Adult survivors of childhood sexual abuse
By Eulalee Thompson
A man in his late 50s wept uncontrollably. He had just disclosed in therapy that as a boy, living in rural Jamaica, he was forced to repeatedly have intercourse and perform other sexual acts with his older female relative. He said that it was the first time that he was disclosing this painful piece of his life to another human being. Not being able to process this pain as a child, he was wrapped in anger, shame, guilt and feelings of helplessness and powerlessness. He started acting out and soon was kicked out of school as a 'rude boy'.
His life as a child and into adulthood was one filled with repeated interfaces with the legal and prison systems for wrong-doings including illicit drug use. He managed to 'migrate' to the United States but also lived there on the wrong side of the law and was deported to Jamaica after a long time in prison, unskilled and unable to fully function as a good citizen.
This is not really an unusual case. Many children grow into adults suffering with the scars of abuse. The Office of the Children's Registry recently released data indicating that it received more than 7,000 reports of sexual abuse of children between 2007 and 2011. Many of these sexually abused children don't receive adequate counselling and therapy, if any at all. However, the emotional problems associated with the trauma don't just go away.
Female and male victims of sexual assault suffer a range of psychological consequences in the short and long term, as noted in the The World Report on Violence and Health. These consequences include guilt, anger, anxiety, depression, post-traumatic stress disorder, sexual dysfunction, somatic complaints, sleep disturbances, withdrawal from relationships and attempted suicide. In addition to these reactions, studies of adolescent males have also found an association between suffering rape and substance abuse, violent behaviour, stealing and absenteeism from school.
The abused child tries to make sense of the trauma using various coping strategies. For example, the survivor may keep telling herself/himself that the experience wasn't so bad by hanging on to this thought: 'Daddy didn't really mean to hurt me'. She/He may also try to find an excuse for the abuser: 'He was drunk' or 'He was really tired and stressed out because he works so hard'. She/He may blame him/herself thinking: 'Maybe if I had not been so pretty and attractive he wouldn't have abused me' or 'Maybe if I had not been such a bad girl/boy he wouldn't have abused me'.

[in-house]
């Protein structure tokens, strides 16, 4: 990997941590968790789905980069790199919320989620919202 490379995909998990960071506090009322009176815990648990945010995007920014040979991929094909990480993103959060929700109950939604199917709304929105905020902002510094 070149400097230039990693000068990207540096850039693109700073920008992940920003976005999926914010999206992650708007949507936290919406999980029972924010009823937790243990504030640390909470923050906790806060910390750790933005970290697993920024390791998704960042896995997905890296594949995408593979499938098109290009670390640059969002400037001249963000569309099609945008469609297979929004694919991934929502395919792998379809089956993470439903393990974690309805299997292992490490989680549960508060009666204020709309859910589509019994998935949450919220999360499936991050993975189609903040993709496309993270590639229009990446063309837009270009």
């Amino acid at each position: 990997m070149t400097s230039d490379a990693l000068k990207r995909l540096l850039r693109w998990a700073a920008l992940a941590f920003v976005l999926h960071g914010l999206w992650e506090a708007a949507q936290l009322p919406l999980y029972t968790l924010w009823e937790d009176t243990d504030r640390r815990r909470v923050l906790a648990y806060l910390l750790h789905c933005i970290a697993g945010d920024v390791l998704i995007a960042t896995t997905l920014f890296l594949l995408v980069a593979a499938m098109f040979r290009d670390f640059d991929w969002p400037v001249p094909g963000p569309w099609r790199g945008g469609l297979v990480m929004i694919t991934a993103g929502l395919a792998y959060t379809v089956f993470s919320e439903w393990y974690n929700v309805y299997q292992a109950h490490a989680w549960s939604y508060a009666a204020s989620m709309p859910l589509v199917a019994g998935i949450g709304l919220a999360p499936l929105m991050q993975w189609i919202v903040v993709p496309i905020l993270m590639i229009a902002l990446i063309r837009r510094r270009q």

However, as the child becomes an adult, these childhood coping strategies begin to falter. This is perhaps when professional help is sought.
CDA's theatre as therapy workshop
Paedophiles and other sex offenders are nurtured by a society. Poverty, multiple shifting and societal norms that support sexual violence, male superiority and sexual entitlement need to be tackled. Sexual harassment, for example, is still viewed here as something 'cultural' that men have some kind of divine right to perpetrate on women and this is a society where a recently revised law cannot even admit that a husband can rape his wife except in a few prescribed situations. This is an enabling society for sex offenders.
These societal norms are difficult to tackle. However, it is encouraging that the playwright, Basil Dawkins, has taken on this topic in his play, Where Is My Father. Dawkins, the team at the Child Development Agency and some mental health professionals recently used the play as a springboard for a 'theatre as therapy' workshop around the theme of sexual violence. Let's do more.
Eulalee Thompson is health editor and a therapist in private practice. Email email@example.com.
- The Office of the Children's Registry recently released data indicating that it received more than 7,000 reports of sexual abuse of children between 2007 and 2011.
- Many of these sexually abused children don't receive adequate counselling and therapy, if any at all. However, the emotional problems associated with the trauma don't just go away.